"His view of property is thoroughly mediaeval. It is identical with that of the scholastic doctors. Nummus non paret nummum (Money does not produce money), was for him, as for them, a fixed principle. Any effort to make money productive seemed to him to be sinful, contrary to the law of nature, and a violation of the laws of God, contained in the Old and the New Testaments. It had its roots in avarice, and the fruit of avarice is usury. That many of the practices which he rebuked are fundamentally dishonest, is a fact that no one will deny; but it is also a fact that Luther had no more idea of economic laws, as we understand them, than he had of the law of gravitation.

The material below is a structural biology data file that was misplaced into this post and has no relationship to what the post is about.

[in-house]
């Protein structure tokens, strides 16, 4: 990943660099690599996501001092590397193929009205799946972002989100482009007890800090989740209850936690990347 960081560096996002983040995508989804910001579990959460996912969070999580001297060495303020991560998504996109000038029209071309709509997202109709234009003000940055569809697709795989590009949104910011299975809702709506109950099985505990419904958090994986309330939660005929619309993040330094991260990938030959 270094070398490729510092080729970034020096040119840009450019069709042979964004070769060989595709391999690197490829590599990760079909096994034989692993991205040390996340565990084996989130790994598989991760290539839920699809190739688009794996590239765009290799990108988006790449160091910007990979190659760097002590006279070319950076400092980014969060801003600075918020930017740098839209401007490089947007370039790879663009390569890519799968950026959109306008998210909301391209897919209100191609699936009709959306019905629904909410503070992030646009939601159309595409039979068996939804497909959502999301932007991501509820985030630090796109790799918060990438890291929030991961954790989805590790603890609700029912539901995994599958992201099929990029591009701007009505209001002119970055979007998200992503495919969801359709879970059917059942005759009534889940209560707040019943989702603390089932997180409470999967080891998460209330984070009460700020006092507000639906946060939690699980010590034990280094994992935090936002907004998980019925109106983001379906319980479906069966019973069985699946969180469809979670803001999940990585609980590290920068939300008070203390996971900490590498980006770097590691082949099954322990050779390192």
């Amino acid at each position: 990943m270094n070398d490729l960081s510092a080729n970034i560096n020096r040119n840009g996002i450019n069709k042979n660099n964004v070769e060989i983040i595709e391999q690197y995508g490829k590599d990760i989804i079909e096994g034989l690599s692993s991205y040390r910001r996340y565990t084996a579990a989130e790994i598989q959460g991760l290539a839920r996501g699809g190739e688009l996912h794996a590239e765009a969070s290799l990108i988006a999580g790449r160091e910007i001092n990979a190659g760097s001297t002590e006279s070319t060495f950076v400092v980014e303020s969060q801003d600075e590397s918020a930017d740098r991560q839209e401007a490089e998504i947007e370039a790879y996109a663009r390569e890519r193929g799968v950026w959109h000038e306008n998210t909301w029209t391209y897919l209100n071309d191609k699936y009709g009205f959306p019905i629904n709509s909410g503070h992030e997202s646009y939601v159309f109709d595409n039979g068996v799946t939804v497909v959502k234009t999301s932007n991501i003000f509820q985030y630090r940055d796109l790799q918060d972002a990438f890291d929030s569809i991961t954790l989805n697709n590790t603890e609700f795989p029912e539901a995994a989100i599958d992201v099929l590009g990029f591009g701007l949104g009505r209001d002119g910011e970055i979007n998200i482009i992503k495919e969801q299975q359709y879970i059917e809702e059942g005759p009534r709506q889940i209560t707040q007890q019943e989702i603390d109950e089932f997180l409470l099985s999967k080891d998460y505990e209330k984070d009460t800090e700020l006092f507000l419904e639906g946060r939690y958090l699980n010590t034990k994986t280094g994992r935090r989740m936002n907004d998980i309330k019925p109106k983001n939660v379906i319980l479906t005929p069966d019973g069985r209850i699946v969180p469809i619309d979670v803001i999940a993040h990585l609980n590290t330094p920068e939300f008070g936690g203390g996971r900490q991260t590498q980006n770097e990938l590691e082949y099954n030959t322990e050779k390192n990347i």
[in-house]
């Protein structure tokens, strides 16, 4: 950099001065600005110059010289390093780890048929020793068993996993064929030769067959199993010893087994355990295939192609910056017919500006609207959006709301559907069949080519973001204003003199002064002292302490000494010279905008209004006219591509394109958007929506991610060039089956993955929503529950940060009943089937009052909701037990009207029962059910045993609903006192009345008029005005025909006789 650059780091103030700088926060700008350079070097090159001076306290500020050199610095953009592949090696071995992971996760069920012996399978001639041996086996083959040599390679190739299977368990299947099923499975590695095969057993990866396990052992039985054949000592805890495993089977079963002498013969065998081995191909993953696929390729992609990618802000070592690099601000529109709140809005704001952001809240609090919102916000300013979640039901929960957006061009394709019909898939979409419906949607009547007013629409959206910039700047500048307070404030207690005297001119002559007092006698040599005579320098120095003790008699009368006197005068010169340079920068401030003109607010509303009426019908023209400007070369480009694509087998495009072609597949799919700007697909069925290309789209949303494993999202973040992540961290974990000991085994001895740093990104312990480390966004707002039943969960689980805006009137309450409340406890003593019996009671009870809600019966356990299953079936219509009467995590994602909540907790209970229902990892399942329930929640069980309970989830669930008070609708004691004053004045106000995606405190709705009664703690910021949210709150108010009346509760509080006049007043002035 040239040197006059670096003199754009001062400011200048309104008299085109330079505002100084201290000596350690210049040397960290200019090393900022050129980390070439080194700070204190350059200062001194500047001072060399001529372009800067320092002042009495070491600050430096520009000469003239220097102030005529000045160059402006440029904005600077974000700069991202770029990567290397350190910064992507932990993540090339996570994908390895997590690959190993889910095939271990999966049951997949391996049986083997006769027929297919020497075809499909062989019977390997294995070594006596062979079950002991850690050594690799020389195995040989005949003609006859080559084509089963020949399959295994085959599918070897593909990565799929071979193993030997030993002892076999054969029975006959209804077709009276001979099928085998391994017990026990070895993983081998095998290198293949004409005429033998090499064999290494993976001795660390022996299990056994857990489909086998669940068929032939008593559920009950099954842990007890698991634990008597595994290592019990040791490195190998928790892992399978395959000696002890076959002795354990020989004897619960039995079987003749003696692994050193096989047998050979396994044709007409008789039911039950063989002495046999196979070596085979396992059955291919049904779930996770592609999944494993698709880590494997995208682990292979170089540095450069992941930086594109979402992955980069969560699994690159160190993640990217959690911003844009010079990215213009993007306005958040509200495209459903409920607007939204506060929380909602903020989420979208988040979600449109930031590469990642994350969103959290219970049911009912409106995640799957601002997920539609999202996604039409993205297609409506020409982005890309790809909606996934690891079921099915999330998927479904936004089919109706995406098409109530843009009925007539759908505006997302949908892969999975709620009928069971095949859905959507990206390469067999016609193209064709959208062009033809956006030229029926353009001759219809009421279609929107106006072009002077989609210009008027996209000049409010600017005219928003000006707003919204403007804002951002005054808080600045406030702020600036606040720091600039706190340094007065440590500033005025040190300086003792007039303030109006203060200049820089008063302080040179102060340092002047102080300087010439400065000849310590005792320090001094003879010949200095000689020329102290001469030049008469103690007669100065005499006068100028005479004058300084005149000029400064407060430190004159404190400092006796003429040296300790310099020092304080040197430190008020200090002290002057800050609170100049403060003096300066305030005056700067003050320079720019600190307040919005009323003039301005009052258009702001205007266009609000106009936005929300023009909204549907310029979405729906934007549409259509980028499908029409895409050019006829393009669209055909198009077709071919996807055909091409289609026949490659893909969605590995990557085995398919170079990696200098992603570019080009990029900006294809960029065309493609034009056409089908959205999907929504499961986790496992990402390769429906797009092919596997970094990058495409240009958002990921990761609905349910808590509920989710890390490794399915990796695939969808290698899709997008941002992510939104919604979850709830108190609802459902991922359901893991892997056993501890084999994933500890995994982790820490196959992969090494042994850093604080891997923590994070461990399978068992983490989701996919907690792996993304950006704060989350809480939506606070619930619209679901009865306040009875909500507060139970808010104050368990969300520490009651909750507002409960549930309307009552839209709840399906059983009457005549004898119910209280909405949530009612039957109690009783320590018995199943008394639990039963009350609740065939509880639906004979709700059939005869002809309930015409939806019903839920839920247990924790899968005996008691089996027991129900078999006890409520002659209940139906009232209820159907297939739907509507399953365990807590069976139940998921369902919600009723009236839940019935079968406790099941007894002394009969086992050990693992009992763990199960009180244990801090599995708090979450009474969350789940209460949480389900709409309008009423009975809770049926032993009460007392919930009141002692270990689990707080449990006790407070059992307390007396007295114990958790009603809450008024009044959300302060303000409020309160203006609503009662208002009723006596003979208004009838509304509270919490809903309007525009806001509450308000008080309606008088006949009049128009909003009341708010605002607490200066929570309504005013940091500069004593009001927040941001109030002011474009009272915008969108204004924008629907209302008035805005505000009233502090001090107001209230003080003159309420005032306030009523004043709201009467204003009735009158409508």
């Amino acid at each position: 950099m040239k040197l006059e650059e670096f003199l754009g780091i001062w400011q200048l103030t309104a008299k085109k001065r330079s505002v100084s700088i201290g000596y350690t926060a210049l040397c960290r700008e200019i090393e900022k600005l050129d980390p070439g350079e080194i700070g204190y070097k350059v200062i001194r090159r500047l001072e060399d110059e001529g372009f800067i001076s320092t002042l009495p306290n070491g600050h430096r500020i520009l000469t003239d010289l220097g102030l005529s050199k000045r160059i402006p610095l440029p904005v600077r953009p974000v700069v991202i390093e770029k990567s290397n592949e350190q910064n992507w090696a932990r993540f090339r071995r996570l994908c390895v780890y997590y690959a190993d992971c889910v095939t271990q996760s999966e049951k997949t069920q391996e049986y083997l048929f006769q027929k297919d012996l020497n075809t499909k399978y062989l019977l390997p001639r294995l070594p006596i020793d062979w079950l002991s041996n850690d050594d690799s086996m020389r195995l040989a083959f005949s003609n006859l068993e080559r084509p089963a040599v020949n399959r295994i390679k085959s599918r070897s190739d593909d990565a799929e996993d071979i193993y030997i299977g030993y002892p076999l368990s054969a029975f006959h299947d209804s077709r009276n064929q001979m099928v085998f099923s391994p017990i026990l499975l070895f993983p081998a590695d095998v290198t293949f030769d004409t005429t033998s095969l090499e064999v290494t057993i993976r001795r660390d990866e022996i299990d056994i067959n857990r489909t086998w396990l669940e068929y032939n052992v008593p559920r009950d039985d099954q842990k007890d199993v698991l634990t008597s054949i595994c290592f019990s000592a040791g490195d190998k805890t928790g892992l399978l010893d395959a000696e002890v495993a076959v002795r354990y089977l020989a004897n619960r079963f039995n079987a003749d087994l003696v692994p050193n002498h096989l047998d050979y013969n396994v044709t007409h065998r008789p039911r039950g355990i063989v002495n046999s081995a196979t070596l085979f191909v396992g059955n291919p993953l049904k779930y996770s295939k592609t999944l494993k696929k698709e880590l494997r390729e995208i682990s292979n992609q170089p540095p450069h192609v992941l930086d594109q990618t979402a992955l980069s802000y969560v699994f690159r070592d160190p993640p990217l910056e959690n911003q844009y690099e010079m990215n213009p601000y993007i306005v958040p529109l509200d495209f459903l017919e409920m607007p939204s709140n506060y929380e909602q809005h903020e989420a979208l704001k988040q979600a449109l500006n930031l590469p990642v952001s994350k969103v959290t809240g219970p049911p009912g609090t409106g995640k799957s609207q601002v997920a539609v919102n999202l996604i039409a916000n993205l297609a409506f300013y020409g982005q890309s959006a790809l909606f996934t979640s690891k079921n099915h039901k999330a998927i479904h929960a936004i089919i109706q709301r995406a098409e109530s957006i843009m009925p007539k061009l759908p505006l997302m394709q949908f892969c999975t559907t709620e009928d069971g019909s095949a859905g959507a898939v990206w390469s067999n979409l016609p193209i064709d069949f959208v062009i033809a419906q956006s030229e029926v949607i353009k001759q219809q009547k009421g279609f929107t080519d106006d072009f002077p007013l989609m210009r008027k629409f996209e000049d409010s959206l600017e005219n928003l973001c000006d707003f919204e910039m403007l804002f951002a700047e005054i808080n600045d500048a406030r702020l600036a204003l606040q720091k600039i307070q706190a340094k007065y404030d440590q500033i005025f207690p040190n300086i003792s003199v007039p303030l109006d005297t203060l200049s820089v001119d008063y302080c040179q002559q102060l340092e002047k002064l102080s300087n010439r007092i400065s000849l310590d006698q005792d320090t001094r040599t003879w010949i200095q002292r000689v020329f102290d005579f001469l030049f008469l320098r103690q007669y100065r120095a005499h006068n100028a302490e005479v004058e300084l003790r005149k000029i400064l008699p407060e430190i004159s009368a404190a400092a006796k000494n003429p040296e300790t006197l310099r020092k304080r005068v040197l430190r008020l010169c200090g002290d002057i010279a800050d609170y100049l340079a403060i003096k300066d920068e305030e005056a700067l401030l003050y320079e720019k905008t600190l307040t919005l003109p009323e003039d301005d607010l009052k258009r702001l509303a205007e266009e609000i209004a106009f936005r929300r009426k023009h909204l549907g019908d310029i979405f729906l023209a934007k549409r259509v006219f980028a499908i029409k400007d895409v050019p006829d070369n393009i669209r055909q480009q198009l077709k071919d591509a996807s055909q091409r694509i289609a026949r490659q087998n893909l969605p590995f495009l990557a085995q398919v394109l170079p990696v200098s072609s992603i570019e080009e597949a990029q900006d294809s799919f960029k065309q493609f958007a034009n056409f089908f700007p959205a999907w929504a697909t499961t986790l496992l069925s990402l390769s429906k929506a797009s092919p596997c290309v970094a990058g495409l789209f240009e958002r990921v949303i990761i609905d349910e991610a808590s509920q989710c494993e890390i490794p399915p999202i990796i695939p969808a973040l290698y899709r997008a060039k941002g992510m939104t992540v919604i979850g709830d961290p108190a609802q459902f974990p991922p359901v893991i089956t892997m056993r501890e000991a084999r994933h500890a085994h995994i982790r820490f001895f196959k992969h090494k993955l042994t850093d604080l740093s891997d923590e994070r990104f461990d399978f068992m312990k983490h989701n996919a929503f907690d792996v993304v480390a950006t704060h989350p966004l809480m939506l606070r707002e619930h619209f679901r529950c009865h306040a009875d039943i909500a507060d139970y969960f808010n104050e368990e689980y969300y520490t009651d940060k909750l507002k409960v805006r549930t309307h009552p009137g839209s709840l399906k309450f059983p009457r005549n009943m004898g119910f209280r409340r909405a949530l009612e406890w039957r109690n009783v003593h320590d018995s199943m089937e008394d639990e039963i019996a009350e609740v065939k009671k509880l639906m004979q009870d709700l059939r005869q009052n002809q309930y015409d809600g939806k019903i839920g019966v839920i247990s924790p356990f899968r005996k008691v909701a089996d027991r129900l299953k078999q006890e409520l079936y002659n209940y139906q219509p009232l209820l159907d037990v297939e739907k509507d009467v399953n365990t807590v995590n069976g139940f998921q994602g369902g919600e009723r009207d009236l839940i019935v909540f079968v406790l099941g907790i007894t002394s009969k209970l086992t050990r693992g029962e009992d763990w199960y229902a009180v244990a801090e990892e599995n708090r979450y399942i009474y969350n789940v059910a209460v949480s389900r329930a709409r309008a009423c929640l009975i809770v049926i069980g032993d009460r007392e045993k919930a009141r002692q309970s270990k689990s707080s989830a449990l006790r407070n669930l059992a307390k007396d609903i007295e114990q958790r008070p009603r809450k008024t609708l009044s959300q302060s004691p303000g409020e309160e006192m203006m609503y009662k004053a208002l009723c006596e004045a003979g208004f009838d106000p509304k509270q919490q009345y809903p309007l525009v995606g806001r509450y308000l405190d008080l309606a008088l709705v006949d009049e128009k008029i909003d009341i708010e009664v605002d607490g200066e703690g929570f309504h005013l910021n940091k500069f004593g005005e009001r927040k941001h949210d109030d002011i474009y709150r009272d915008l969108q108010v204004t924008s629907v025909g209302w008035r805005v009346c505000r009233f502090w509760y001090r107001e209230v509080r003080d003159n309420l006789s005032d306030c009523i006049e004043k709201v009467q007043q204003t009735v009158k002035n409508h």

In estimating his views, we have also to take account of his own personal attitude toward wealth. Few men have ever lived who were more utterly indifferent to money. For him it was not a thing to be striven after, but only a means of livelihood and a resource with which to relieve the necessities of others. For this reason he was sure to see avarice where others might see only prudence."- editors comment
Source: Works of Martin Luther, Volume IV (Philadelphia: The Muhlenberg Press, 1931),10.